Tech giants Facebook and Apple have recently announced that female employees may now take advantage of a brand new benefit; they will both offer $20,000 to female employees who wish to freeze their eggs and delay starting a family. While this has been lauded by many as offering women a chance to progress their careers without the worry of a ticking biological clock, I for one can’t help but think that they’ve missed the point.
Recruitment has changed. With the economy recovering there are a greater number of jobs available meaning that candidates can afford to be more discerning about the roles for which they apply. With this in mind, the most talented individuals are now cherry picking the organisations that they want to work for and rejecting roles with organisations that they do not know or do not wish to work for.
The economic recovery has brought about an increase in demand for contractors as companies look to make the most of improving financials to implement change programmes, invest in new systems or undertake mergers and acquisitions. This increase in demand means that the best contractors now have a number of career options open to them and organisations need to do more to attract and retain the contractors they need.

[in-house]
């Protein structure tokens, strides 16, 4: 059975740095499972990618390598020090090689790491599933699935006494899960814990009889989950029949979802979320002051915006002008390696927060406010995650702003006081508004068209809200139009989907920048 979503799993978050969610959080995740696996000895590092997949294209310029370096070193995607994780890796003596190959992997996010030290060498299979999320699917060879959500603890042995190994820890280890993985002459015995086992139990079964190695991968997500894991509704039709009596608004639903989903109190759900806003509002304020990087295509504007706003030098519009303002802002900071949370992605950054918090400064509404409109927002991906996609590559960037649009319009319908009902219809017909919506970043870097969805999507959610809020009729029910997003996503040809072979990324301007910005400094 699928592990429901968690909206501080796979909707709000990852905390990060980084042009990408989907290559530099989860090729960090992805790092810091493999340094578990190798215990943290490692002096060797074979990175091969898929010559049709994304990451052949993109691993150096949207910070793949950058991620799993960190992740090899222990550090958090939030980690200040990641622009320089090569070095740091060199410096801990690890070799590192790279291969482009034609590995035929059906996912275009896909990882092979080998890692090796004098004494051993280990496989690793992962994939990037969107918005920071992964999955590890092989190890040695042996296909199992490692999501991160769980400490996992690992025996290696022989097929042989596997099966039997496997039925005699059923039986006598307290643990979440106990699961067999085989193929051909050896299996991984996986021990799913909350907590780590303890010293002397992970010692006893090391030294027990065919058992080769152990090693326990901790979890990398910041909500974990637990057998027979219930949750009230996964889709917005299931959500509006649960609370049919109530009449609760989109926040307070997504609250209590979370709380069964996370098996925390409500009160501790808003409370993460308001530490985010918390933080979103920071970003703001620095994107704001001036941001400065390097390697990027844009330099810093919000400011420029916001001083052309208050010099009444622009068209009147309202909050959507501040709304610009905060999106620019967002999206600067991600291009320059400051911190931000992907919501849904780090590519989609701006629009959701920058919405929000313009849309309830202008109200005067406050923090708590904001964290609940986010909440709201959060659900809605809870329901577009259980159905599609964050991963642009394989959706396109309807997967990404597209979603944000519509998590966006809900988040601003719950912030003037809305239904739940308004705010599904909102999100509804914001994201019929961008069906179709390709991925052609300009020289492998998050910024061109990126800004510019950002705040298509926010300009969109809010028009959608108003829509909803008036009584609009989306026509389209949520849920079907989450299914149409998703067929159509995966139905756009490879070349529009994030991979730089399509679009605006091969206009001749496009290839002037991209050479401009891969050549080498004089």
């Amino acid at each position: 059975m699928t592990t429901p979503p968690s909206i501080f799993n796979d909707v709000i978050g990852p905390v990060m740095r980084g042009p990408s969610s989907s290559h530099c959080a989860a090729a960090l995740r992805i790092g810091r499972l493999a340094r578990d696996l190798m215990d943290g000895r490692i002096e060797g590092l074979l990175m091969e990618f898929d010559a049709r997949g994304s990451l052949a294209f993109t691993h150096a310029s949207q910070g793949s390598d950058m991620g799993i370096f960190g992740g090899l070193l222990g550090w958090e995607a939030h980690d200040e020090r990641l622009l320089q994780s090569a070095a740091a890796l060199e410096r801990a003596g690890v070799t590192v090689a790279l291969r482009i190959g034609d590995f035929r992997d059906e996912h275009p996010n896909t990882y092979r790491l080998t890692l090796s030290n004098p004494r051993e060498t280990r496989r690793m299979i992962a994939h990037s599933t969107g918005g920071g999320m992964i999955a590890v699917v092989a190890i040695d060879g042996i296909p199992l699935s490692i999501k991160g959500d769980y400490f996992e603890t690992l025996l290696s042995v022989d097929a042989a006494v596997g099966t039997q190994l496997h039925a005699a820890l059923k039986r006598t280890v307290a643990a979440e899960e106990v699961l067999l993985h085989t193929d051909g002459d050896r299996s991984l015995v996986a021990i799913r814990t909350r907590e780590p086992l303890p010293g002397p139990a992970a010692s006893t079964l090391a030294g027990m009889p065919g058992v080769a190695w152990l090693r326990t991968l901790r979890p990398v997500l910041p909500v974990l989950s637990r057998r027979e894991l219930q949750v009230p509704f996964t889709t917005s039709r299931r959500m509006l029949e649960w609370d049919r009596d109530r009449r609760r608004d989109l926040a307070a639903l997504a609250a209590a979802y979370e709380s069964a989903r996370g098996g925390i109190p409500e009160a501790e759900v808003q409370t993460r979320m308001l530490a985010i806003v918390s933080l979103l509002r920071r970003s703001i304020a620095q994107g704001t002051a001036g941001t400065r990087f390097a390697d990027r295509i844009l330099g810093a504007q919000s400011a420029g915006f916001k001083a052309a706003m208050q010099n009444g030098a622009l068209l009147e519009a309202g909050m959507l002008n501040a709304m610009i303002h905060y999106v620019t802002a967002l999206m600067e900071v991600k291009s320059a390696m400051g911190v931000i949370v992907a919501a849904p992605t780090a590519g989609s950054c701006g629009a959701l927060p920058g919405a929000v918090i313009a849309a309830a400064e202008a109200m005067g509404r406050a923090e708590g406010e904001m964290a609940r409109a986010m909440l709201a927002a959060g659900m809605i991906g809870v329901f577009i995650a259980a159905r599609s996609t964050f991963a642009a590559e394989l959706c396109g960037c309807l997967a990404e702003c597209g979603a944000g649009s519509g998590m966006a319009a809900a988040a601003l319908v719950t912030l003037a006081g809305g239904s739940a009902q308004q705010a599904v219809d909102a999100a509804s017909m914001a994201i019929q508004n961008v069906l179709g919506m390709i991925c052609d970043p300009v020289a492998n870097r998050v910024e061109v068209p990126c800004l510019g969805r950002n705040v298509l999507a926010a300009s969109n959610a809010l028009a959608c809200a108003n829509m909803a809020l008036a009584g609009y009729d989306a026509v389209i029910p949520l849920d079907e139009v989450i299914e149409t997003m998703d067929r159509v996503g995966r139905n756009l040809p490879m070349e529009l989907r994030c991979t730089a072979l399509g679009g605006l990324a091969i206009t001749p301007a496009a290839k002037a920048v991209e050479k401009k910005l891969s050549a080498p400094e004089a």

Working with a recruiter is like joining a dating site: Honesty really is the best policy. Lying on your dating website profile may get you a date with a supermodel, but it will almost certainly end very quickly and you will never hear from them again. It is a similar story with recruitment.
Be honest with yourself
There is a lot of talk these days about it being “a candidate driven market” and there being a “war for talent”. With that in mind, you can imagine my surprise when yesterday I was informed that a candidate would not accept a very appealing role with a global telecommunications business due to the treatment they had received during the interview process.
In our industry many first round interviews are conducted by telephone. Usually this might be a line manager wanting to ask some basic questions to sound out the candidate and to see if it’s going to be a good investment of both parties time taking it forward to a face to face. Generally they might be looking for the following in the call:
I heard from a contractor (Solution Architect) last week that after 12 months with a large Telecoms operator he was leaving as he could not get his contract extension organised in time. He had given them plenty of warning but within the last 7 days of his contract he was approached by another agency about a contract role and decided to take it.